A former YouTube employee has accused the video streaming giant of allegedly limiting its White and Asian men hires as a means to ensure their workforce is more diverse.
A Google spokesperson has stated that the company plans to defend itself entirely against the lawsuit, "We have a clear policy to hire candidates based on their merit, not their identity", said the spokesperson. Last year, Google engineer James Damore was sacked because he wrote a memo that was widely circulated amongst employees that conservative white men were "ostracized" in favor of minorities and women.
Wilberg has alleged that in 2016 and 2017, he and his fellow recruiters were told on several occasions to approve or dismiss job candidates based exclusively on whether they were women, black or Latino.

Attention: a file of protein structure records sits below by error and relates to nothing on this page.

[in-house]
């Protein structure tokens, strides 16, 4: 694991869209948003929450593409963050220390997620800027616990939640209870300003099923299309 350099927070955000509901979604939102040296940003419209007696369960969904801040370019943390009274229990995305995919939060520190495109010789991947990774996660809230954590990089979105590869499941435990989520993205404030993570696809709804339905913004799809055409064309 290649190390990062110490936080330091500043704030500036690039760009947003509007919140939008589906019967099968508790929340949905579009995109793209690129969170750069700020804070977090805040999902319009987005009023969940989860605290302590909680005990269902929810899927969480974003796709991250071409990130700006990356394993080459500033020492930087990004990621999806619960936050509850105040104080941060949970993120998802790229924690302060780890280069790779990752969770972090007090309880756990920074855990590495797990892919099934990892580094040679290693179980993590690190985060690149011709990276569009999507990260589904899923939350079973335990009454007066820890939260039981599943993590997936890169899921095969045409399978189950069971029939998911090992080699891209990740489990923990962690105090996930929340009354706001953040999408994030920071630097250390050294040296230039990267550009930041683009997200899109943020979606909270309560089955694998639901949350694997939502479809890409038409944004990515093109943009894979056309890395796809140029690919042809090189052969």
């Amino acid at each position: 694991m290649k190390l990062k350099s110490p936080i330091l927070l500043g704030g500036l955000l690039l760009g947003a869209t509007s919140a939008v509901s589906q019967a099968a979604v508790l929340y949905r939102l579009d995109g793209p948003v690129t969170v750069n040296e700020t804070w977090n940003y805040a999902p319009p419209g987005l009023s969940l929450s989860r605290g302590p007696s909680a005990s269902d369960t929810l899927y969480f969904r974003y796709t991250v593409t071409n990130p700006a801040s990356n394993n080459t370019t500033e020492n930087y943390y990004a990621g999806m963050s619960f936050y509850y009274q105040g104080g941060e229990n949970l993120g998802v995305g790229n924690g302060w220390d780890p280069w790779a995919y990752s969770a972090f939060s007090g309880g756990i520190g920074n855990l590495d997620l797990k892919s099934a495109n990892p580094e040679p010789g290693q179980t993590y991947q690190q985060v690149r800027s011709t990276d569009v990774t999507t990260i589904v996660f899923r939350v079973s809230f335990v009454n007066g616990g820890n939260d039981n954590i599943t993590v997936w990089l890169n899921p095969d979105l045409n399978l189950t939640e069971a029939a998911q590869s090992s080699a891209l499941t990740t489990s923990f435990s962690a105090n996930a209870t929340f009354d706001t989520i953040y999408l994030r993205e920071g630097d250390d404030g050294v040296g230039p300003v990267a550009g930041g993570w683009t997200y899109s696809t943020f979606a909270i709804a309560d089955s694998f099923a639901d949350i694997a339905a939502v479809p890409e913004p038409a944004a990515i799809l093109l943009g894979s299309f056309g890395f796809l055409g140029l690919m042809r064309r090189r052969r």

The lawsuit has been filed in state court in Redwood City, California, and the case is Wilberg v. Google 18-CIV-00442, California Superior Court, San Mateo County (Redwood City).
The lawsuit filed by Mr. Wilberg and people familiar with the hiring practices allege that since at least 2016, YouTube recruiters had hiring quotas or targets for "diversity candidates", including black, Hispanic and female candidates. It claims that for several quarters, Google would only hire people from historically underrepresented groups for technical positions.
Wilberg also alleges some of his former co-workers were uncomfortable with one of Google's hiring initiatives, "Project Mirror", which required current employees to interview job candidates of the same race and sex.
The hiring practices challenged in the lawsuit fall into a controversial area of labor law, where setting goals to diversify is acceptable, but setting quotas is not. Ever since, it has faced mounting pressure to improve diversity at workplace, and leave Asian and White male candidates behind.
"However, numerous claims made in Wilberg's lawsuit seem to corroborate Breitbart News" previous reporting.